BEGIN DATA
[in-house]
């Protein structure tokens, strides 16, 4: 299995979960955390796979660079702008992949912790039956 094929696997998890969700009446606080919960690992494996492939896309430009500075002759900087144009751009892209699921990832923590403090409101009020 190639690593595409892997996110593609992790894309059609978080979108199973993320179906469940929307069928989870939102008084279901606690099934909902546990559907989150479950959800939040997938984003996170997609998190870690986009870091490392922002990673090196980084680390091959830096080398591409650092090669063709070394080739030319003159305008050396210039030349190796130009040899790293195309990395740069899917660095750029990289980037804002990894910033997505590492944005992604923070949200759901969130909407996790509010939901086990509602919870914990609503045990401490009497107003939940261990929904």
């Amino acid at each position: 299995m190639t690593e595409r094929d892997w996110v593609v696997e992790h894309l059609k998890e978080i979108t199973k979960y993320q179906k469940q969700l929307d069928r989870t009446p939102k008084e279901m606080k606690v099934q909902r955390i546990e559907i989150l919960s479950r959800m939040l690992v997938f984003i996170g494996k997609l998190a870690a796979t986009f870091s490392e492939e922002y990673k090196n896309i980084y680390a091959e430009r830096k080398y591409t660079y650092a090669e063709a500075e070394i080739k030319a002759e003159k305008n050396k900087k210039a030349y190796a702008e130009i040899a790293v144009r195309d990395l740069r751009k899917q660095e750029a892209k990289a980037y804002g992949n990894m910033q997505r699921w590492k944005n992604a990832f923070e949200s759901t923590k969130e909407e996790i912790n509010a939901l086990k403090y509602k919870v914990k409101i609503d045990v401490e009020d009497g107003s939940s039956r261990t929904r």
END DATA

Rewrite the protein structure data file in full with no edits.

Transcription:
[in-house]
């Protein structure tokens, strides 16, 4: 299995979960955390796979660079702008992949912790039956 094929696997998890969700009446606080919960690992494996492939896309430009500075002759900087144009751009892209699921990832923590403090409101009020 190639690593595409892997996110593609992790894309059609978080979108199973993320179906469940929307069928989870939102008084279901606690099934909902546990559907989150479950959800939040997938984003996170997609998190870690986009870091490392922002990673090196980084680390091959830096080398591409650092090669063709070394080739030319003159305008050396210039030349190796130009040899790293195309990395740069899917660095750029990289980037804002990894910033997505590492944005992604923070949200759901969130909407996790509010939901086990509602919870914990609503045990401490009497107003939940261990929904």
């Amino acid at each position: 299995m190639t690593e595409r094929d892997w996110v593609v696997e992790h894309l059609k998890e978080i979108t199973k979960y993320q179906k469940q969700l929307d069928r989870t009446p939102k008084e279901m606080k606690v099934q909902r955390i546990e559907i989150l919960s479950r959800m939040l690992v997938f984003i996170g494996k997609l998190a870690a796979t986009f870091s490392e492939e922002y990673k090196n896309i980084y680390a091959e430009r830096k080398y591409t660079y650092a090669e063709a500075e070394i080739k030319a002759e003159k305008n050396k900087k210039a030349y190796a702008e130009i040899a790293v144009r195309d990395l740069r751009k899917q660095e750029a892209k990289a980037y804002g992949n990894m910033q997505r699921w590492k944005n992604a990832f923070e949200s759901t923590k969130e909407e996790i912790n509010a939901l086990k403090y509602k919870v914990k409101i609503d045990v401490e009020d009497g107003s939940s039956r261990t929904r």